- Under-identification of Aboriginal and Torres Strait Islander people is the main issue in most administrative data collections. Under-identification is a major problem in hospital and mortality data collections, particularly for some states and territories.
- The under-identification of Aboriginal and Torres Strait Islander people in administrative data collections is due to various factors. These include:
- whether the question about Indigenous status is asked in the first instance
- issues about consistency in the way the question is asked and recorded, and
- differing responses by the person involved depending on the situation.
- Decisions on which data to include have been based on the most recent evaluations (see Technical Appendix). Work is underway to improve data quality. In future, some measures will have more comprehensive data available.
Coverage by jurisdictions
- Due to the under-identification issues described above, for some data collections the analysis has been limited to jurisdictions where better data quality is known to exist. For the current period of reporting, some measures presented in this report are based on an analysis of data for selected jurisdictions only. For example, mortality data are currently only published for NSW, Qld, SA, WA and the NT. Longer-term mortality trends (i.e., from 1991) are limited to SA, WA and the NT, as these jurisdictions have been shown to have adequate coverage for these earlier years. However, most jurisdictions now have at least a decade of mortality data that are considered adequate for analysis. Note: WA mortality data in the years 2007, 2008 and 2009 have recently been revised. This has resulted in revisions to data previously published in the HPF.Top of page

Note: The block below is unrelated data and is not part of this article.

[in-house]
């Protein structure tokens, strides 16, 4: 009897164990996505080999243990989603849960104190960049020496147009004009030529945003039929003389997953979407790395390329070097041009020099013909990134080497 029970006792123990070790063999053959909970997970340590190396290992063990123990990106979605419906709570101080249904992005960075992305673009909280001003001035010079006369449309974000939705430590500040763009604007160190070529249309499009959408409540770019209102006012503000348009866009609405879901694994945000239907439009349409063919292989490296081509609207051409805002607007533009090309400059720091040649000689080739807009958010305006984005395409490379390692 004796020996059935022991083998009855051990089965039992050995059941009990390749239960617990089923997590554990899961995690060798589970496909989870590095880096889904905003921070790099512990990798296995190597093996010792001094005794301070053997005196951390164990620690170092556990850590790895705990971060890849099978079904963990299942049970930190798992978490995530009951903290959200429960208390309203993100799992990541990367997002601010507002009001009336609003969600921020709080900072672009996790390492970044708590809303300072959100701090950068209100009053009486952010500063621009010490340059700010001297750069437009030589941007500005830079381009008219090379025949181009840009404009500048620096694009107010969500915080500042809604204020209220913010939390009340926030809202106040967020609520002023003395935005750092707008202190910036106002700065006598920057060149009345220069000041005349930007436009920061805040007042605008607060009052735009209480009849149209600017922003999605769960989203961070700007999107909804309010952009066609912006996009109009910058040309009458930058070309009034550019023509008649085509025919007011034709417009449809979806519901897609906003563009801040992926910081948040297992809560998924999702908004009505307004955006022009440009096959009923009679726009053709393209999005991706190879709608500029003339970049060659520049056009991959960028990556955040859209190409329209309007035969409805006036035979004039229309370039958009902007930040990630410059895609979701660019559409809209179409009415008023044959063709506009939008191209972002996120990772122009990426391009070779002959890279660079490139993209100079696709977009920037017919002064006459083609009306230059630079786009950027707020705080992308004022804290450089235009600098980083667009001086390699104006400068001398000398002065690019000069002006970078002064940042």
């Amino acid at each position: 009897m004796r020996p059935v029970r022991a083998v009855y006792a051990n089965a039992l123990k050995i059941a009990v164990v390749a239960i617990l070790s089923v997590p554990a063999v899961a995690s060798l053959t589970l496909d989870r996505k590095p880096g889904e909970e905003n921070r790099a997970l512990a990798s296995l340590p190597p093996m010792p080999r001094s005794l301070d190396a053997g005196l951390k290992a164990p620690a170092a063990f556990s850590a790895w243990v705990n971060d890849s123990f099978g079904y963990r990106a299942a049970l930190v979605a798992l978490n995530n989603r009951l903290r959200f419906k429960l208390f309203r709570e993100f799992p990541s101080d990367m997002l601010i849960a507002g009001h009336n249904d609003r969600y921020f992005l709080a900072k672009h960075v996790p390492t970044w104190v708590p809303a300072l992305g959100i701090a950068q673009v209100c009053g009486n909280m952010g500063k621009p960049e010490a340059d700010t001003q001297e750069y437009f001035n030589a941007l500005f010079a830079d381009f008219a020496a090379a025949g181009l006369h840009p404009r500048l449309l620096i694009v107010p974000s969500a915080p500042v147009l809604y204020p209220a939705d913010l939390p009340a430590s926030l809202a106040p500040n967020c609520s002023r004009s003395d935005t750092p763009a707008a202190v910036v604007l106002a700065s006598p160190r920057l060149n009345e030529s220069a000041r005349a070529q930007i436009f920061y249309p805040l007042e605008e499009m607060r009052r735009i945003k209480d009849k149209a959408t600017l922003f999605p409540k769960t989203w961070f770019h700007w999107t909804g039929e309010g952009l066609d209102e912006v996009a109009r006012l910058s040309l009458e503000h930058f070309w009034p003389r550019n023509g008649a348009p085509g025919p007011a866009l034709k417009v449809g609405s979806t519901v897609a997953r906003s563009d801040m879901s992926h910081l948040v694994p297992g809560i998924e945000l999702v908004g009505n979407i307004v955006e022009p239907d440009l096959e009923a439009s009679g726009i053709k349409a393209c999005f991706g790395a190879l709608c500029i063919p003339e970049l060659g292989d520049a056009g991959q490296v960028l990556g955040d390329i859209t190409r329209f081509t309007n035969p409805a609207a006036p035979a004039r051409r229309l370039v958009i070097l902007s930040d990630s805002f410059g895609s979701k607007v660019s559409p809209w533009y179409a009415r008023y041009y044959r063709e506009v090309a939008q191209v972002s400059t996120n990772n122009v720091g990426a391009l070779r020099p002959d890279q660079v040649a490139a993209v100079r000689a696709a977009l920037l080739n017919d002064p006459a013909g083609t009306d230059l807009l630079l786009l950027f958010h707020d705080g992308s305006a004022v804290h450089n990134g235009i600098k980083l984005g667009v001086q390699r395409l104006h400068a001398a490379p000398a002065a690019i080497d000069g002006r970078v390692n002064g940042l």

Uncertainty in Indigenous population estimates